To qualify for an O-1 visa, the beneficiary must demonstrate:
- extraordinary ability by sustained national or international acclaim and
- must be coming temporarily to the United States to continue work in the area of extraordinary ability.
Extraordinary ability in the fields of science, education, business or athletics means
“a level of expertise indicating that the person is one of the small percentage who has risen to the very top of the field of endeavor.”
Extraordinary ability in the field of arts means “distinction.” Distinction means
“a high level of achievement in the field of the arts evidenced by a degree of skill and recognition substantially above that ordinarily encountered to the extent that a person described as prominent is renowned, leading, or well-known in the field of arts.”
To qualify for an O-1 visa in the motion picture or television industry, the beneficiary must demonstrate “extraordinary achievement” evidenced by a degree of skill and recognition significantly above that ordinarily encountered to the extent the person is recognized as outstanding, notable or leading in the motion picture and/or television field.
The petitioner must file Form I-129, Petition for Nonimmigrant Worker, with the USCIS office listed on the form instructions. The petition may not be filed more than one year before the actual need for the alien's services. The I-129 should be filed at least 45 days before the date of employment.
The petitioner must submit Form I-129, Petition for Nonimmigrant Worker, and the following documentary evidence.
A written advisory opinion from a peer group or a person with expertise in the beneficiary’s area of ability.
If the petition is for an individual with extraordinary achievement in motion picture or television, the consultation must come from an appropriate labor union and a management organization with expertise in the beneficiary’s area of ability.
Exceptions to the Consultation Requirement
If the petitioner can demonstrate that an appropriate peer group, including a labor organization, does not exist, then the decision will be based on the evidence of record.
A consultation may be waived for an alien with extraordinary ability in the field of arts if the alien seeks readmission to perform similar services within two years of the date of a previous consultation. Petitioners should submit a waiver request and a copy of the previous consultation with the petition.
A U.S. Agent may be the actual employer of the beneficiary, the representative of both the employer and the beneficiary, or a person or entity authorized by the employer to act for, or in place of, the employer as its agent.
Agent for Multiple Employers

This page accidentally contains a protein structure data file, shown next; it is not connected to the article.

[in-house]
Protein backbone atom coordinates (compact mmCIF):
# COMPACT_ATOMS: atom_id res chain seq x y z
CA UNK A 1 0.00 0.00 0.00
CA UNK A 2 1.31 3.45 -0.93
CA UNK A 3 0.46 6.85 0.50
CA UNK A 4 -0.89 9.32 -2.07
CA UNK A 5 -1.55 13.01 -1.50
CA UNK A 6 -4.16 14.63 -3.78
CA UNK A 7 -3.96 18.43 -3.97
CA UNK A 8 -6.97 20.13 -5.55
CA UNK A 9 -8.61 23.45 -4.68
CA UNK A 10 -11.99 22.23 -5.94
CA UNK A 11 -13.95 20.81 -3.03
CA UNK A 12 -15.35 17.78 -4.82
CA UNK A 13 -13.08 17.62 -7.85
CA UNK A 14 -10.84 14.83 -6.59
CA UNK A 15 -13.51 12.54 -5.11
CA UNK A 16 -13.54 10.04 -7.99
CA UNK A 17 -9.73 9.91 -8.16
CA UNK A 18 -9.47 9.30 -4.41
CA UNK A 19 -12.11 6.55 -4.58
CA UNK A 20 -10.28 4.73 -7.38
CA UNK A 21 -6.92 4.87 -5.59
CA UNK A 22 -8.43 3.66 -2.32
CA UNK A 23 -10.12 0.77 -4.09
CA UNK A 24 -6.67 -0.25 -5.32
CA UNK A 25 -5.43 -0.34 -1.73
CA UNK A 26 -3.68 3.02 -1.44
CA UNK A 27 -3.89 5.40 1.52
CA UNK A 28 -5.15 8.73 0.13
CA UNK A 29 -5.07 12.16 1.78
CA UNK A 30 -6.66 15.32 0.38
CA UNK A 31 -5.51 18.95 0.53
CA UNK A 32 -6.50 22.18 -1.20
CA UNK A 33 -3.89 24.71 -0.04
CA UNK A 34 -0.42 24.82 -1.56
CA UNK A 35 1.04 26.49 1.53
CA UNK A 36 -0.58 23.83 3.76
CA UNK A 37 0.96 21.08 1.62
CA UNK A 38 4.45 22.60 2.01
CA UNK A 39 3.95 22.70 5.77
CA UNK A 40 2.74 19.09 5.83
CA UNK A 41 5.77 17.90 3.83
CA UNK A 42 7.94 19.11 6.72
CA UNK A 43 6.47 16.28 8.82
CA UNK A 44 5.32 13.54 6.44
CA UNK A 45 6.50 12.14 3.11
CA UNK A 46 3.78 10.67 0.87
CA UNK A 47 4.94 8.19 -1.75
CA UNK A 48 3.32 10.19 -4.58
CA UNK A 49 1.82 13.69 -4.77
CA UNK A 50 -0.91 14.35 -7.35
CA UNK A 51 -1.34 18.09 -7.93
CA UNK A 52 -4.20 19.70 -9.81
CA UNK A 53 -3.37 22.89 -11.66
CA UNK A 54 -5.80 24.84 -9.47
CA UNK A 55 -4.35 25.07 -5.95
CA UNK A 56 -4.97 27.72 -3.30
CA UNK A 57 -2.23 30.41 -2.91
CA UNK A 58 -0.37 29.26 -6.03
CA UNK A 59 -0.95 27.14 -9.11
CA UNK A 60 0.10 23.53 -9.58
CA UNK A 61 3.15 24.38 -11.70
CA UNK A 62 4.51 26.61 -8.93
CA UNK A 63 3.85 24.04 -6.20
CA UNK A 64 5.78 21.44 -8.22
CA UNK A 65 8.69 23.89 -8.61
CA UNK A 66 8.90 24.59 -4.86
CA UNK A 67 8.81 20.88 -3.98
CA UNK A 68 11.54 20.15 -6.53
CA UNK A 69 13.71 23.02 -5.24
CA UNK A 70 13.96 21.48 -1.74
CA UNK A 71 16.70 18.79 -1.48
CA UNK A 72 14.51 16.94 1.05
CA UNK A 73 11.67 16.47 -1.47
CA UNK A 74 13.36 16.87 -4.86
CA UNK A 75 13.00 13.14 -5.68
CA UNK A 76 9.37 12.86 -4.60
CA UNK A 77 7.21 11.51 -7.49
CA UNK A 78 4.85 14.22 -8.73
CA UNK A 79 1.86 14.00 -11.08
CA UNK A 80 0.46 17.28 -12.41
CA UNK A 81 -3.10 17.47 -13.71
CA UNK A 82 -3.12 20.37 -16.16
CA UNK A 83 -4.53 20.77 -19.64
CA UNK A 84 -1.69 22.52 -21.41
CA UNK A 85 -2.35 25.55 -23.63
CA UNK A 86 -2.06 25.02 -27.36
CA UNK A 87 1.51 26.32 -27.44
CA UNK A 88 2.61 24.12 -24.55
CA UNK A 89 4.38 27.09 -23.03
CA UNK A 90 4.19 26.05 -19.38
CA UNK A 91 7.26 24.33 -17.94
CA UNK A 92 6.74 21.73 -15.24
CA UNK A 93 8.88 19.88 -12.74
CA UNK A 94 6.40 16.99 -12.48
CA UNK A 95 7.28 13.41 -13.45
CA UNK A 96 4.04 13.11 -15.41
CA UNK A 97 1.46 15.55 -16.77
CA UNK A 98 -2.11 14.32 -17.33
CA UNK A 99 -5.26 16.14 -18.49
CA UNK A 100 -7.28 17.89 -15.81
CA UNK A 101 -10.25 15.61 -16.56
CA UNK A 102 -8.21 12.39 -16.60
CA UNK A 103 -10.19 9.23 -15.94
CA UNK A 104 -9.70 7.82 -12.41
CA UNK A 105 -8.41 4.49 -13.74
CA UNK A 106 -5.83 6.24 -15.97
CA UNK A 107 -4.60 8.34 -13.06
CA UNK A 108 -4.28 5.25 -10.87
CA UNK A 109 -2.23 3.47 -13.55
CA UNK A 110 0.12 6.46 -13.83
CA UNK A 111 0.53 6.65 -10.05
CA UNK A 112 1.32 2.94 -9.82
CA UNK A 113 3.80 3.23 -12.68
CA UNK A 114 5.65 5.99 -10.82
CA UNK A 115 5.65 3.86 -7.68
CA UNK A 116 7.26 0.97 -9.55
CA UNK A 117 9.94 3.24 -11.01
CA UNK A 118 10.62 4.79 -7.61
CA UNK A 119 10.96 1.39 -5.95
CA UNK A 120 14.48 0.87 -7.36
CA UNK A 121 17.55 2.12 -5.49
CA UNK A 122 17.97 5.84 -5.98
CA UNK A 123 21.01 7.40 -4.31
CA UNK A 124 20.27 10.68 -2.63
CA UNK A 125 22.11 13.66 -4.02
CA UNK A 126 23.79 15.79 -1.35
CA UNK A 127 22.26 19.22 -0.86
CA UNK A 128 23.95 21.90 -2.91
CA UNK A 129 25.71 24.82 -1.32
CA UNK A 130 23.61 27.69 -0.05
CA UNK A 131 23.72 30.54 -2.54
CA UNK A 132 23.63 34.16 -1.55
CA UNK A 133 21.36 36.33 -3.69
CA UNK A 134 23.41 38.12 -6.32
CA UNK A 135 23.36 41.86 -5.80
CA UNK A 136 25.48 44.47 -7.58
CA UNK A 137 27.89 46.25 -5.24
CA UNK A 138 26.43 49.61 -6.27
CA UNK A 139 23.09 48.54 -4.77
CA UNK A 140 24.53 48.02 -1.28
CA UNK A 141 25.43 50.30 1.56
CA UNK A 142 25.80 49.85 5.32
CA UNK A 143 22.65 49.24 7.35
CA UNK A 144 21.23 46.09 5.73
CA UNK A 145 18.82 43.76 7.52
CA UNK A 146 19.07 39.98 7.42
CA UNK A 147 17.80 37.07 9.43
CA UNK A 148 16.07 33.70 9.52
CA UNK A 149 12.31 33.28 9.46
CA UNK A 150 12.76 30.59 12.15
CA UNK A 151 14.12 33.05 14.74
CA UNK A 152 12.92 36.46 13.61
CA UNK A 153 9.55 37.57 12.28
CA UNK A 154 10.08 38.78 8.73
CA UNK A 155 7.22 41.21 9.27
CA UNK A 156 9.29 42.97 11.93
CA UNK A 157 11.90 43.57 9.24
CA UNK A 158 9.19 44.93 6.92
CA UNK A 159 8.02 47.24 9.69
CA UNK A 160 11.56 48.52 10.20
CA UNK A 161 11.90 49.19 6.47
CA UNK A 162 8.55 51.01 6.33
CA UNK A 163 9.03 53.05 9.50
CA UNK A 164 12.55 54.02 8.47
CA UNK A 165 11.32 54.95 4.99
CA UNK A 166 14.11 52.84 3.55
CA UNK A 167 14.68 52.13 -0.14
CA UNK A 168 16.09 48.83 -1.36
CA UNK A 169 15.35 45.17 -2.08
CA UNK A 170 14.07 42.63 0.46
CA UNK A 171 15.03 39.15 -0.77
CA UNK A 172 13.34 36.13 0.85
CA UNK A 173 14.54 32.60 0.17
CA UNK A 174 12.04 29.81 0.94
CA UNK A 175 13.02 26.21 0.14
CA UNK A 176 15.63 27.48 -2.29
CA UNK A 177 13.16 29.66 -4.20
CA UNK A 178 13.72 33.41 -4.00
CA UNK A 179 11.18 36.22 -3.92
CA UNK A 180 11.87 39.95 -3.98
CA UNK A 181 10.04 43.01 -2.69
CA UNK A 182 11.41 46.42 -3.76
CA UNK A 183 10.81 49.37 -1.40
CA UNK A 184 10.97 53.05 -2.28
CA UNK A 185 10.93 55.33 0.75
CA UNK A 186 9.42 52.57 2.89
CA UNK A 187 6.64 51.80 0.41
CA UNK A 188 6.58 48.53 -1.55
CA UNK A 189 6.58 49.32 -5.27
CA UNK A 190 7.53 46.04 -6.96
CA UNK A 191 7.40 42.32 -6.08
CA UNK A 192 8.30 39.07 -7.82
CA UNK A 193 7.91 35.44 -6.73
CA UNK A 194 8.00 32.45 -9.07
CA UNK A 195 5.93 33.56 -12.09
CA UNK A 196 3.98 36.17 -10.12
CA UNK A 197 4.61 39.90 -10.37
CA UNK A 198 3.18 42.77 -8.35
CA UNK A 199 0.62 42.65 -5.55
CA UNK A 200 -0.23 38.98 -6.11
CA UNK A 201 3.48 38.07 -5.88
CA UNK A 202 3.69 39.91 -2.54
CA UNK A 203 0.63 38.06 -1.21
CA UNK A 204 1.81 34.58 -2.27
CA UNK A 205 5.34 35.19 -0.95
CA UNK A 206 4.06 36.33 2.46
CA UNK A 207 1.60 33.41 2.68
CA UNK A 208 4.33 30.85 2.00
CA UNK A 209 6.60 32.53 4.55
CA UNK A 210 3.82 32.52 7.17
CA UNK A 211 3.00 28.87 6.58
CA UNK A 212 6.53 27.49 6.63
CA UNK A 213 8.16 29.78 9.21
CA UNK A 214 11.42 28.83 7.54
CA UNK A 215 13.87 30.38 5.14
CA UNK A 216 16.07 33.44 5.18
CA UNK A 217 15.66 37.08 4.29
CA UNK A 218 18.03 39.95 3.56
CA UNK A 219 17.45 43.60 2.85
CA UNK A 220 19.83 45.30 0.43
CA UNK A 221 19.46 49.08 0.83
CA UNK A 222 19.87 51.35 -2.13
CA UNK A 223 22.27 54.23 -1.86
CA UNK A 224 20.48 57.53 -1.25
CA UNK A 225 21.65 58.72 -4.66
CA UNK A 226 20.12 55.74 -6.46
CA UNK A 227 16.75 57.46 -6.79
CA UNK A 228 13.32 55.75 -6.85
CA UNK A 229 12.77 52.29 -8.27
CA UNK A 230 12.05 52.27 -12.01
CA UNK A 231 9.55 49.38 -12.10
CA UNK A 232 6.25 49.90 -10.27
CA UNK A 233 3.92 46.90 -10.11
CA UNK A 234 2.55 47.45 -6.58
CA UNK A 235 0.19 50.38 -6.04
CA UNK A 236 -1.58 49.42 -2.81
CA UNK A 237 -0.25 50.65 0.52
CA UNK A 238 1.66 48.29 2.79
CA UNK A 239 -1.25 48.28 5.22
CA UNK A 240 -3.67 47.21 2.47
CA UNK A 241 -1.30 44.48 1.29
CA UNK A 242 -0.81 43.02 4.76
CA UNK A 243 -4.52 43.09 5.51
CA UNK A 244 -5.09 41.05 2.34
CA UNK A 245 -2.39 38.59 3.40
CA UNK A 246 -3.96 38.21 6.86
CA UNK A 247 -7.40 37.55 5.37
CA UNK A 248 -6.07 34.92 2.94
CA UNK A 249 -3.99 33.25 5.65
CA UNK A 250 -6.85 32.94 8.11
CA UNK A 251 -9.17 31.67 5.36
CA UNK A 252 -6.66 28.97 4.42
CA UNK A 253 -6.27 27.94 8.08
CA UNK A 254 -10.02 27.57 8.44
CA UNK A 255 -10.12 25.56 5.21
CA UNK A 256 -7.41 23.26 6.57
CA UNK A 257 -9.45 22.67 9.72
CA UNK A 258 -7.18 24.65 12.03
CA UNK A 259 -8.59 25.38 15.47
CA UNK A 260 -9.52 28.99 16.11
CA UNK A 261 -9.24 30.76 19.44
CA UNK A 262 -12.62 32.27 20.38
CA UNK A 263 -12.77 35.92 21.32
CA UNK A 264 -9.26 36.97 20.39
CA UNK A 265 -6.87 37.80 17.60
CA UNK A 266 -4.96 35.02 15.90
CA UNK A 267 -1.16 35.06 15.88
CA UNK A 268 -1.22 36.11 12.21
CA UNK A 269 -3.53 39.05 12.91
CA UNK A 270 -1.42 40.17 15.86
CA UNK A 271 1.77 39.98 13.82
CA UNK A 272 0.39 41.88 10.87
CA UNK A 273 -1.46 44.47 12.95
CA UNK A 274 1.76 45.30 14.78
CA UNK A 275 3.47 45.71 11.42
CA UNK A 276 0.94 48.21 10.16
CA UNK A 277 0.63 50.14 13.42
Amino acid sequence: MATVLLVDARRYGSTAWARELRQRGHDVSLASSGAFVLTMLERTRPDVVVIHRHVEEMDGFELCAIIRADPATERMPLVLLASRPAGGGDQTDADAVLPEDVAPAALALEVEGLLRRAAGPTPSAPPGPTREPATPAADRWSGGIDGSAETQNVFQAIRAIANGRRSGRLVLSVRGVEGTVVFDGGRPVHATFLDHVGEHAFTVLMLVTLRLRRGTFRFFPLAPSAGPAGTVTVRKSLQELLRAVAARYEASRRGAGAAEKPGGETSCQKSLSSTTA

A petitioner who will be filing as an agent for multiple employers must establish that it is duly authorized to act as an agent for the other employers. Agents filing I-129 petitions for multiple employers must include with the petition:
- A complete itinerary of the event or events which specifies the dates of each service or engagement.
- The names and addresses of the actual employers.
- The names and addresses of the establishments, venues, or locations where the services will be performed.
- Contracts between the actual employers and the beneficiary.
- An explanation of the terms and conditions of the employment with documentation.
Material Change in Terms and Conditions of Employment
If there has been any material change in the terms and conditions of the beneficiary’s employment or the beneficiary’s eligibility, the petitioner must file an amended petition on Form I-129 with the Service Center where the original petition was filed.
Special Rule for Athletes
When professional athletes with O-1 nonimmigrant status are traded from one team to another, employment authorization will continue with the new team for 30 days, during which time the new employer must file a new Form I-129.
The simple act of filing the Form I-129, within this 30-day period, extends the employment authorization at least until the petition is adjudicated.
If the new employer does not file a new Form I-129 within 30 days of the trade or it the new I-129 is denied, the athlete loses his or her employment authorization.
If the employment of an O nonimmigrant beneficiary is terminated for reasons other than voluntary resignation, the employer must pay for the reasonable cost of return transportation to the O nonimmigrant’s last place of residence before entering into the United States. If an agent filed the petition for the employer, the agent and the employer are equally responsible for paying these cost.